Attachment refers to a person’s ability to form ties to other people that lead to lasting and meaningful relationships.  Forming bonds with others allows a person to feel trust and empathy, which affects their own self-concept and self-esteem.  Attachment issues most commonly begin to show before five years of age.


Both emotional and behavioral problems occur as a result of attachment issues.  A child might not maintain contact with an adult in an unfamiliar situation and wander off alone.  They may also not be comforted by the presence of their caregiver after the caregiver has been gone.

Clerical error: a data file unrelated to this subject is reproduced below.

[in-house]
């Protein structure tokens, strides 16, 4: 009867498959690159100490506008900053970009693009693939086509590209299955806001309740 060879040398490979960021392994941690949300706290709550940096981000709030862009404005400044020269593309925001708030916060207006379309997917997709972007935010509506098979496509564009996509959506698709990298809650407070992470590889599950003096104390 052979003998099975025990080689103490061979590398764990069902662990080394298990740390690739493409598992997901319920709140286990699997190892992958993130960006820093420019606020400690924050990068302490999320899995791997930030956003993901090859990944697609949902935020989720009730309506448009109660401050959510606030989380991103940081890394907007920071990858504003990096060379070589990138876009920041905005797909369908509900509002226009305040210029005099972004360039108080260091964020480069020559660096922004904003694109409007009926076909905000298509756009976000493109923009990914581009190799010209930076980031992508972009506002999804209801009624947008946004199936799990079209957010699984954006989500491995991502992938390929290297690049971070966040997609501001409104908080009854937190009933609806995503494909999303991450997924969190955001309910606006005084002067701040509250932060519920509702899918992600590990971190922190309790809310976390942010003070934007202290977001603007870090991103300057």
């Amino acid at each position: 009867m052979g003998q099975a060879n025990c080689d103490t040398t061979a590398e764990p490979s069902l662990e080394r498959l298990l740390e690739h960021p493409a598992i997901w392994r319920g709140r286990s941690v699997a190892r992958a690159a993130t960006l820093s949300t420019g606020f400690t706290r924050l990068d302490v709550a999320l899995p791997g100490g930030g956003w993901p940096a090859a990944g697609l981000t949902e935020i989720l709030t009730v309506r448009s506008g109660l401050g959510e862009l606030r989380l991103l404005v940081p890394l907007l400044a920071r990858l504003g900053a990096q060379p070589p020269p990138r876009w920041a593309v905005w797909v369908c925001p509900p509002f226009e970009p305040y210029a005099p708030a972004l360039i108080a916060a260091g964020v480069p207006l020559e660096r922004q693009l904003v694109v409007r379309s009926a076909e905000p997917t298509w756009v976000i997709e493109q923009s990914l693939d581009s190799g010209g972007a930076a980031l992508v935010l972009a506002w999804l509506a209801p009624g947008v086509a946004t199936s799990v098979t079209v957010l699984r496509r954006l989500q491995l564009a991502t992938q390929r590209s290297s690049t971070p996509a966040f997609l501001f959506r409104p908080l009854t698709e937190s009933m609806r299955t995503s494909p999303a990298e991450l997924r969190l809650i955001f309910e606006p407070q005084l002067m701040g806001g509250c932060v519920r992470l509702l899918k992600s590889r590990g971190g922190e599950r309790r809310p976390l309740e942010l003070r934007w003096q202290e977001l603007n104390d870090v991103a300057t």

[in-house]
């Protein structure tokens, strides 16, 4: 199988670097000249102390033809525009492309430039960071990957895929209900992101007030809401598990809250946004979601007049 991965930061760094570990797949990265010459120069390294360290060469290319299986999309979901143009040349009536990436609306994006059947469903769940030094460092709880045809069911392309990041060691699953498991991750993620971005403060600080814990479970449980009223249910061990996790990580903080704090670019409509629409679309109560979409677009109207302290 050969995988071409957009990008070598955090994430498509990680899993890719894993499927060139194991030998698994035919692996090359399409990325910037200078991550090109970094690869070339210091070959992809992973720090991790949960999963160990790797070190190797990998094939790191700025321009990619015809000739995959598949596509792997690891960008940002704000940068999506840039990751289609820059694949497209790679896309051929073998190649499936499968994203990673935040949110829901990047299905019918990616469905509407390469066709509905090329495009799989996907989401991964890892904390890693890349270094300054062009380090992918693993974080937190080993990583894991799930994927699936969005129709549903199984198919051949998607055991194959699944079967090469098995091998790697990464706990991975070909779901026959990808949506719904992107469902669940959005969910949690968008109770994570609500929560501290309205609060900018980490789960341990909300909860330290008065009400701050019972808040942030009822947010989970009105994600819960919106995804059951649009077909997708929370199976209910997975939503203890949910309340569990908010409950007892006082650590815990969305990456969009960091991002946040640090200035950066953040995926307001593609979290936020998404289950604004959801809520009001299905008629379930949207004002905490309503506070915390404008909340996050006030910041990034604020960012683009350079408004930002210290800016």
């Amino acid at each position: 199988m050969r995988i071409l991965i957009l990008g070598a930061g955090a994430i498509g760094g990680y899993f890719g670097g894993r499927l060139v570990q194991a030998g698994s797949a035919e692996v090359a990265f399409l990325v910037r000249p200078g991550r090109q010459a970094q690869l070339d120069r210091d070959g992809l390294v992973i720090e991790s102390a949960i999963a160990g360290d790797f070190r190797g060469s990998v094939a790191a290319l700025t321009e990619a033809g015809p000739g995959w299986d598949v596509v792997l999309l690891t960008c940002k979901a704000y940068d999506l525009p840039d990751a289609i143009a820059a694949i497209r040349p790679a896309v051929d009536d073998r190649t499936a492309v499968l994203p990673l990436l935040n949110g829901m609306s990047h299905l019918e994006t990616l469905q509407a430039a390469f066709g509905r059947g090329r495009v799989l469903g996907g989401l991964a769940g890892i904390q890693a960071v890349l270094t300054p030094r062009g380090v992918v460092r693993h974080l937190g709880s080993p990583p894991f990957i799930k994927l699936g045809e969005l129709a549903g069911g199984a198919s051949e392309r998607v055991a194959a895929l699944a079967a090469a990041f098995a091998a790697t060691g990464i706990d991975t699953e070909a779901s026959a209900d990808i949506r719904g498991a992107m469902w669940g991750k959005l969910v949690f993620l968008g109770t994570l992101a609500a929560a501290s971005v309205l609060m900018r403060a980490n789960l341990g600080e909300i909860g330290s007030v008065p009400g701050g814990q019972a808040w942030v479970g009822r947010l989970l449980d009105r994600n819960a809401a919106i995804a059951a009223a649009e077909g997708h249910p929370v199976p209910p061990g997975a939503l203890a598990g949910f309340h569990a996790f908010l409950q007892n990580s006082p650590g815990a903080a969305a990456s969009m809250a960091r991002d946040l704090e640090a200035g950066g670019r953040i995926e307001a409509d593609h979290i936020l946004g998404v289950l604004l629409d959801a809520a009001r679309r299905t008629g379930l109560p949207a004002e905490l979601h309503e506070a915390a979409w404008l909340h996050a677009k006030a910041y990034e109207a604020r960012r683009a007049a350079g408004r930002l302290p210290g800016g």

Attachment issues are typically thought to arise in childhood, when it is critical that a child forms a bond with a primary caregiver.  Abuse, neglect, and rejection can cause a child to fail to form secure attachments to its caregivers.  Issues are also cause by a lack of responsiveness by the caregiver to the child’s needs.


The most important thing to improve a child’s attachments is to increase the responsiveness of the primary caregiver.  The caregiver must learn to be sensitive to the needs of the child and understand how they can fulfill those needs.  When issues present later in life, therapy is crucial to help a person navigate potentially painful memories of childhood and reconcile these memories before beginning to develop secure attachments in their current state.